Last night, I dreamt that China sent two children to us to "tide us over" until it was our turn. They were a 3-year-old girl and a 10-year-old girl. They were beautiful and sweet, but something just wasn't right. I finally realized they were robots.

Jim and I had watched the animated movie, Robots, the day before. He blamed it on that. There was probably some deep psychological meaning behind it. All I know is that it made me want to hold our child.

Saturday, April 15, 2006
Happy Easter!
Another week has passed and we are now past the six-month mark in our wait. It was a short week at school, only four days, so it went pretty quickly. I had meetings everyday after school, so that made it go even faster. It's been kind of a rough one, too, with car issues and taxes due. I wrote a huge post mid-week whining about both those issues, but deleted it because I don't want this blog to be filled with my whining.

I'll focus instead on the good parts! On Monday night, we went to the home season opener of the South Bend Silverhawks. The Silverhawks are the single A Minor League affiliate of the Arizona Diamondbacks. Jim and I have been going to their games since we got married, and we really enjoy them. It's a great way to spend an evening. Because we always sit in the same seats, we've gotten to know the people who sit near us. There is one group who sit just across the aisle from us. They are season-ticket holders every year and do attend virtually every game. It was great to see them again on Monday after the long winter and catch up. The Silverhawks were the Midwest League champions last year. Fortunately for them, but not so much for us, almost the whole team was moved up and we're starting fresh. Most of the team had been around a few years, so it was like losing friends. We're so proud when we see their names mentioned during the Major League games. Now, my family and old friends are probably dying at the idea of me following any sport, but I've actually come to enjoy baseball. I like the local games and have fun when we get to see my husband's first love, the Detroit Tigers.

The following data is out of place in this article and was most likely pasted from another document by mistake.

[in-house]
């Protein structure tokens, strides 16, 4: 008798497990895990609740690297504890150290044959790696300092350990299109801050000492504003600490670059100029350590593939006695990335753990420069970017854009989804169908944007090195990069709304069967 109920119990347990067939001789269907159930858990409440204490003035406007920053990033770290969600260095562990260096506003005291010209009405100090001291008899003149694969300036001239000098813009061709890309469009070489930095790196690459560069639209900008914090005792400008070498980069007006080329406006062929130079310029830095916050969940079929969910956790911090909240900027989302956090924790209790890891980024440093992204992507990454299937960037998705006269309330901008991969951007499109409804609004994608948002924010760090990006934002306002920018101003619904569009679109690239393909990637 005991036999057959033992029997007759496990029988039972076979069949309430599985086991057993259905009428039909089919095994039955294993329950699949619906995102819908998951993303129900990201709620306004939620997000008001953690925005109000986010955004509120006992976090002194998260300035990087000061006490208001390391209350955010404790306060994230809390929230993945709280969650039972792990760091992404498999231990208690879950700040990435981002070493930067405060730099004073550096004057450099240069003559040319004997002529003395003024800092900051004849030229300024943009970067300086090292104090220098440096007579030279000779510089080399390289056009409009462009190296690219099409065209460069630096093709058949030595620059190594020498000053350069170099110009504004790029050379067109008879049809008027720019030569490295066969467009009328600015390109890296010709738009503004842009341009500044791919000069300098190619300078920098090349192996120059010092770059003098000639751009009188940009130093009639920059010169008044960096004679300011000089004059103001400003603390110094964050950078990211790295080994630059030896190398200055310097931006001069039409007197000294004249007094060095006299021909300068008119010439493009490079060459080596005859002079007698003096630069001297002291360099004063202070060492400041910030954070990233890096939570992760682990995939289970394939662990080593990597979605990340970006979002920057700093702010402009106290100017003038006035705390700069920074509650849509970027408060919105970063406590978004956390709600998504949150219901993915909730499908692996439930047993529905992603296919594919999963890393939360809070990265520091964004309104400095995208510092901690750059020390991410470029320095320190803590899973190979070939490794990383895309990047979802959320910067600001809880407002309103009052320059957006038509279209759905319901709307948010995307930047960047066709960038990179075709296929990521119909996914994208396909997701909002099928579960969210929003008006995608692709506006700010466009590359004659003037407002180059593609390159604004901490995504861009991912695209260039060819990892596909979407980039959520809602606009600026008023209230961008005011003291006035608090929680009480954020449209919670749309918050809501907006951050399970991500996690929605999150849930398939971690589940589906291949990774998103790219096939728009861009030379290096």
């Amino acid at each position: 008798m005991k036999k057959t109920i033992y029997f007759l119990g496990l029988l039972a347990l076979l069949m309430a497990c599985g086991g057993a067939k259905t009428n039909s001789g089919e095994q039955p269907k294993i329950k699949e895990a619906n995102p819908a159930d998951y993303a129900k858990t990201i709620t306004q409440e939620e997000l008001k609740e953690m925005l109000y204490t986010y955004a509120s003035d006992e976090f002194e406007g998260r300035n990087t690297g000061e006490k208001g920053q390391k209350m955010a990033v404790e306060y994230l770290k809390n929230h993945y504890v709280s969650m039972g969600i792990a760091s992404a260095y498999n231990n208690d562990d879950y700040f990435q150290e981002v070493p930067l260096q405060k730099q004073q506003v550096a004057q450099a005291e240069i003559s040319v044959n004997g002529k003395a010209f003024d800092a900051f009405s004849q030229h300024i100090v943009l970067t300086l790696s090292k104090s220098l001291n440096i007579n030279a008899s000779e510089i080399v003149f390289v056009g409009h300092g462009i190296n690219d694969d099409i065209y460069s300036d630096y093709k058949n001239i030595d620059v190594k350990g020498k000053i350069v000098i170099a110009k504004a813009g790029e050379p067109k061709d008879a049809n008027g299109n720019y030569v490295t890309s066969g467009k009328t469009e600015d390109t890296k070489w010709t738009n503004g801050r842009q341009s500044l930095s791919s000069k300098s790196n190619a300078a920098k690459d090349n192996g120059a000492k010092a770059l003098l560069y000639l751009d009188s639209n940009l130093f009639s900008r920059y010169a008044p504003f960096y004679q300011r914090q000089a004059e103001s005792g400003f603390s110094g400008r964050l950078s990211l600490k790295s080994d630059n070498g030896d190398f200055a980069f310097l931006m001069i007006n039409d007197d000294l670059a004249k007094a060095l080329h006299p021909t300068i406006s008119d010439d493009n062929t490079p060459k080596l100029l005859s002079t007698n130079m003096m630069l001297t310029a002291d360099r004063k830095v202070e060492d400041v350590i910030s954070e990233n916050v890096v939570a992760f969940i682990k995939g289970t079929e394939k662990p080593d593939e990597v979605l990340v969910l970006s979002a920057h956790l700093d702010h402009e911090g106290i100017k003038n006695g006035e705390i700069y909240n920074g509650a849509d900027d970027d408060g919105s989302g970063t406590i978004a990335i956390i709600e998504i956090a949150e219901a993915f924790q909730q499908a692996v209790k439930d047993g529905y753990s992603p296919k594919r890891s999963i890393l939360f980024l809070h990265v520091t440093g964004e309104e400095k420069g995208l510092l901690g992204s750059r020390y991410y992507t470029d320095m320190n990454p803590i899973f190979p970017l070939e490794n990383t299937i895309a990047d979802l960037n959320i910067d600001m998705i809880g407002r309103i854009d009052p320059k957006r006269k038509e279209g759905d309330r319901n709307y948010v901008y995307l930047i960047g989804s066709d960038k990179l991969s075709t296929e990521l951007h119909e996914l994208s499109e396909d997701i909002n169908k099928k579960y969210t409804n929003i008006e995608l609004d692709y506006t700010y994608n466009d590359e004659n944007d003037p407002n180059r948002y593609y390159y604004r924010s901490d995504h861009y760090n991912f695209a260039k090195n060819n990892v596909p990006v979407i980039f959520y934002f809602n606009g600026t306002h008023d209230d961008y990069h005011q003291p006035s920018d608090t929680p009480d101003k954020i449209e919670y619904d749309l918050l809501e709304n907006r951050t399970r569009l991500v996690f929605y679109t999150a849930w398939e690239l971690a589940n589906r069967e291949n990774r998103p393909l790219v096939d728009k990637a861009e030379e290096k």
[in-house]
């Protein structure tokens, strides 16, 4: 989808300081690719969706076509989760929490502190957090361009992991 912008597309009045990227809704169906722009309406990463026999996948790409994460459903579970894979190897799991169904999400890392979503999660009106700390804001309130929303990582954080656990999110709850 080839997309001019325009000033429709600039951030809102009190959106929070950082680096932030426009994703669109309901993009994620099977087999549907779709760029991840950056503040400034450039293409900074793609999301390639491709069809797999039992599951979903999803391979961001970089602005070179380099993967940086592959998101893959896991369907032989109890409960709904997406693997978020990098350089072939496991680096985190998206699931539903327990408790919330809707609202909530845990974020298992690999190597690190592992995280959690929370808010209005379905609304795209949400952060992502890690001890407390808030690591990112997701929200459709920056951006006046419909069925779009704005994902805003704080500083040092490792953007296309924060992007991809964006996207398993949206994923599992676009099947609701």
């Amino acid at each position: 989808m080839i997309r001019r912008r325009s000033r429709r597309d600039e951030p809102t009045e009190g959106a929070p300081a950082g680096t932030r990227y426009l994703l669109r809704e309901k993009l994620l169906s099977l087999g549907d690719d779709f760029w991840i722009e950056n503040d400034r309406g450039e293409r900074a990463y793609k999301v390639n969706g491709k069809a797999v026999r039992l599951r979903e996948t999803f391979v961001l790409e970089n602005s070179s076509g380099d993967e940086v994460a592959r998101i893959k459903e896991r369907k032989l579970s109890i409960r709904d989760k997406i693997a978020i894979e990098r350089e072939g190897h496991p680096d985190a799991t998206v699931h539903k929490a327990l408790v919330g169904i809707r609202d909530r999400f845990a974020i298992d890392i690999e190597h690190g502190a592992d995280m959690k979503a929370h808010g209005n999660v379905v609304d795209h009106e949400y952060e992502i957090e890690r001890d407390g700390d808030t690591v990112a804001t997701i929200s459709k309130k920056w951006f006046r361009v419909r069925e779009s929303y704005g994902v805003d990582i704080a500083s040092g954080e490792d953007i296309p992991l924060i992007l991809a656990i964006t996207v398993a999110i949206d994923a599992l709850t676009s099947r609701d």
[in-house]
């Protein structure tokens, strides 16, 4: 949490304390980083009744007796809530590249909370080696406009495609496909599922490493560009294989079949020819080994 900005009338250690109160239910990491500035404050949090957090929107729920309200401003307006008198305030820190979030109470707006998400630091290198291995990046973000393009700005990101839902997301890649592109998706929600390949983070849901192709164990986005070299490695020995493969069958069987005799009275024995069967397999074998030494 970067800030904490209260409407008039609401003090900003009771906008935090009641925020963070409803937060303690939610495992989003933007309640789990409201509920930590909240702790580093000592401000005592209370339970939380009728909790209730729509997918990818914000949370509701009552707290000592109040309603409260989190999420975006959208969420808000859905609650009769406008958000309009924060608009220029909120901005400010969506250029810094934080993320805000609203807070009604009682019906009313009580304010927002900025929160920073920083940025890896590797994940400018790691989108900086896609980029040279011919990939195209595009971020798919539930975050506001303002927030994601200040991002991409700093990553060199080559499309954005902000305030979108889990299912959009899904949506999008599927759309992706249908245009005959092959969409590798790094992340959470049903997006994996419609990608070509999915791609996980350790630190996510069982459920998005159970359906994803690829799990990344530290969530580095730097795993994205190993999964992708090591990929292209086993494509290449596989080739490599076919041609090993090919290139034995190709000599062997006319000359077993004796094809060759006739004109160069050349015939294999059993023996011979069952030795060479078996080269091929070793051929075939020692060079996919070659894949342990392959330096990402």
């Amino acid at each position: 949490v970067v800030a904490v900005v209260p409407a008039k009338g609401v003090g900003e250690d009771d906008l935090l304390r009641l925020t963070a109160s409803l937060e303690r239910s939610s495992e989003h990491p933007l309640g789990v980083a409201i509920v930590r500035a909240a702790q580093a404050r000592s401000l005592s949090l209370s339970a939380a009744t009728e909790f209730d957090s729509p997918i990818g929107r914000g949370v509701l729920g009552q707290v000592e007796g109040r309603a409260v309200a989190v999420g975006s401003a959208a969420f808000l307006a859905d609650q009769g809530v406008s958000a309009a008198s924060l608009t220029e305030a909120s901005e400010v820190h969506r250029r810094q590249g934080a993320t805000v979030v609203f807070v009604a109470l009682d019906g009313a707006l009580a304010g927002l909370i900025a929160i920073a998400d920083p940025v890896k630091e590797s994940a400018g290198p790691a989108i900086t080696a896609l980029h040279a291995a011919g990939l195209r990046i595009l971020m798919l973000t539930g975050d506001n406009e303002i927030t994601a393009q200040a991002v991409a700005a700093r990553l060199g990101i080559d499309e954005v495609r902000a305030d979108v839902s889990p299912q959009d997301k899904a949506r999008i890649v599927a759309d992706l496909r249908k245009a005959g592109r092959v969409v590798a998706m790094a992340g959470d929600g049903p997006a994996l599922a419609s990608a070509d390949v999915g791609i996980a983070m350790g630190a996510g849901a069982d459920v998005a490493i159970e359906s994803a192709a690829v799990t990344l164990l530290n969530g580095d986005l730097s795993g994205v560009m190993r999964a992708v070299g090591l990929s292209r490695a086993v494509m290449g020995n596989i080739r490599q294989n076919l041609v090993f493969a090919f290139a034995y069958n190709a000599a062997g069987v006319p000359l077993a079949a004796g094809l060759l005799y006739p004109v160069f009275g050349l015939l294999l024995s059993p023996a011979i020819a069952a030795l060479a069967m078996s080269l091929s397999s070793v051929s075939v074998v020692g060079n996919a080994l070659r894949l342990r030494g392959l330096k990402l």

We also had a great Friday! We were out running errands and decided to go out to lunch. Our errands had taken us about an hour from home. After the waitress took our drink order, Jim commented that she seemed familiar and wondered if she had been a former student. When she came back, he asked her. She had! They had a nice time catching up. She is working hard to make a good life for herself and her two children. She had been in Jim's class 10 years ago when he taught in Gary. He is so proud of her. It was good for him, too. It's nice to see a former student who remembers you fondly and is doing so well.